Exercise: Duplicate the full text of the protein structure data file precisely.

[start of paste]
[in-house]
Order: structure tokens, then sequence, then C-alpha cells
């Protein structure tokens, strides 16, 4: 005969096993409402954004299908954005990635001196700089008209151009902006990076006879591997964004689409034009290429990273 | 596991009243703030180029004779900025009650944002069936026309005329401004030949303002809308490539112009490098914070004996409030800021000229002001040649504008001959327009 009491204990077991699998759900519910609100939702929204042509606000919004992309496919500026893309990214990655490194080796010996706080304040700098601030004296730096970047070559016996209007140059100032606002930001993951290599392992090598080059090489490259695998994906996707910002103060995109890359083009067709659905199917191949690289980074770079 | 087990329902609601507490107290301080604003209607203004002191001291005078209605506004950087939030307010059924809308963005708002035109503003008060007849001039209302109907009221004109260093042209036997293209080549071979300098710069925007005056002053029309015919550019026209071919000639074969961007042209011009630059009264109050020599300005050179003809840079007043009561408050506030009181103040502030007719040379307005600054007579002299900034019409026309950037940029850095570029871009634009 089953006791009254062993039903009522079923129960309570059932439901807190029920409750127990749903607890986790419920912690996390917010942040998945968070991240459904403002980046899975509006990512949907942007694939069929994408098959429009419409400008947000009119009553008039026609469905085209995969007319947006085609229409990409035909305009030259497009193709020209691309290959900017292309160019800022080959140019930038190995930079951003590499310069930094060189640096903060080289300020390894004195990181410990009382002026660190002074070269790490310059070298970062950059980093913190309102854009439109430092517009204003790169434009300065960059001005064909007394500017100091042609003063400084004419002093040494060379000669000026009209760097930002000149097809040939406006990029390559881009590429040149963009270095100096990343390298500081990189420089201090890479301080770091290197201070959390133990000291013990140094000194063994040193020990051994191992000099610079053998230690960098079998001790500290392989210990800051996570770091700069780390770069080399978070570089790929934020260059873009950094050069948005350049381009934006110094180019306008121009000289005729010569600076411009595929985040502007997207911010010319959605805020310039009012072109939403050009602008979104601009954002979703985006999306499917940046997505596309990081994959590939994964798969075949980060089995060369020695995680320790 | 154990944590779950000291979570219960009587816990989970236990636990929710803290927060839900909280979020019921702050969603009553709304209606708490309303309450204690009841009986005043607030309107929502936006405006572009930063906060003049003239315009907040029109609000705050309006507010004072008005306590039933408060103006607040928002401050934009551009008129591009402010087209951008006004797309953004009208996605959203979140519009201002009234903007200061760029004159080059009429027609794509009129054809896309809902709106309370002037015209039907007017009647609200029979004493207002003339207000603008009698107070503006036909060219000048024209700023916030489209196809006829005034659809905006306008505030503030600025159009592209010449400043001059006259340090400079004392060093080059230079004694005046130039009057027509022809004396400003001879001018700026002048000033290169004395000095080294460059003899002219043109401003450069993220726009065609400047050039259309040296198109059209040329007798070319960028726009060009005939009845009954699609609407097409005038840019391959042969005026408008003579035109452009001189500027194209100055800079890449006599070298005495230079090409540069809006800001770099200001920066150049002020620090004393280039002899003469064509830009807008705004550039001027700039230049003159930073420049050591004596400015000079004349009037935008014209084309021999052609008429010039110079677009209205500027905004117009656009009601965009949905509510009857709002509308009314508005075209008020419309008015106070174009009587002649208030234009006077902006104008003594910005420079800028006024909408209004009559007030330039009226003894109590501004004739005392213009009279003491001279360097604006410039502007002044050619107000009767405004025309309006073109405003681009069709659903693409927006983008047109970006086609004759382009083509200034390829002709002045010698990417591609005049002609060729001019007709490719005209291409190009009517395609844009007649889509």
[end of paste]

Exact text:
[in-house]
Order: structure tokens, then sequence, then C-alpha cells
């Protein structure tokens, strides 16, 4: 005969096993409402954004299908954005990635001196700089008209151009902006990076006879591997964004689409034009290429990273 | 596991009243703030180029004779900025009650944002069936026309005329401004030949303002809308490539112009490098914070004996409030800021000229002001040649504008001959327009 009491204990077991699998759900519910609100939702929204042509606000919004992309496919500026893309990214990655490194080796010996706080304040700098601030004296730096970047070559016996209007140059100032606002930001993951290599392992090598080059090489490259695998994906996707910002103060995109890359083009067709659905199917191949690289980074770079 | 087990329902609601507490107290301080604003209607203004002191001291005078209605506004950087939030307010059924809308963005708002035109503003008060007849001039209302109907009221004109260093042209036997293209080549071979300098710069925007005056002053029309015919550019026209071919000639074969961007042209011009630059009264109050020599300005050179003809840079007043009561408050506030009181103040502030007719040379307005600054007579002299900034019409026309950037940029850095570029871009634009 089953006791009254062993039903009522079923129960309570059932439901807190029920409750127990749903607890986790419920912690996390917010942040998945968070991240459904403002980046899975509006990512949907942007694939069929994408098959429009419409400008947000009119009553008039026609469905085209995969007319947006085609229409990409035909305009030259497009193709020209691309290959900017292309160019800022080959140019930038190995930079951003590499310069930094060189640096903060080289300020390894004195990181410990009382002026660190002074070269790490310059070298970062950059980093913190309102854009439109430092517009204003790169434009300065960059001005064909007394500017100091042609003063400084004419002093040494060379000669000026009209760097930002000149097809040939406006990029390559881009590429040149963009270095100096990343390298500081990189420089201090890479301080770091290197201070959390133990000291013990140094000194063994040193020990051994191992000099610079053998230690960098079998001790500290392989210990800051996570770091700069780390770069080399978070570089790929934020260059873009950094050069948005350049381009934006110094180019306008121009000289005729010569600076411009595929985040502007997207911010010319959605805020310039009012072109939403050009602008979104601009954002979703985006999306499917940046997505596309990081994959590939994964798969075949980060089995060369020695995680320790 | 154990944590779950000291979570219960009587816990989970236990636990929710803290927060839900909280979020019921702050969603009553709304209606708490309303309450204690009841009986005043607030309107929502936006405006572009930063906060003049003239315009907040029109609000705050309006507010004072008005306590039933408060103006607040928002401050934009551009008129591009402010087209951008006004797309953004009208996605959203979140519009201002009234903007200061760029004159080059009429027609794509009129054809896309809902709106309370002037015209039907007017009647609200029979004493207002003339207000603008009698107070503006036909060219000048024209700023916030489209196809006829005034659809905006306008505030503030600025159009592209010449400043001059006259340090400079004392060093080059230079004694005046130039009057027509022809004396400003001879001018700026002048000033290169004395000095080294460059003899002219043109401003450069993220726009065609400047050039259309040296198109059209040329007798070319960028726009060009005939009845009954699609609407097409005038840019391959042969005026408008003579035109452009001189500027194209100055800079890449006599070298005495230079090409540069809006800001770099200001920066150049002020620090004393280039002899003469064509830009807008705004550039001027700039230049003159930073420049050591004596400015000079004349009037935008014209084309021999052609008429010039110079677009209205500027905004117009656009009601965009949905509510009857709002509308009314508005075209008020419309008015106070174009009587002649208030234009006077902006104008003594910005420079800028006024909408209004009559007030330039009226003894109590501004004739005392213009009279003491001279360097604006410039502007002044050619107000009767405004025309309006073109405003681009069709659903693409927006983008047109970006086609004759382009083509200034390829002709002045010698990417591609005049002609060729001019007709490719005209291409190009009517395609844009007649889509």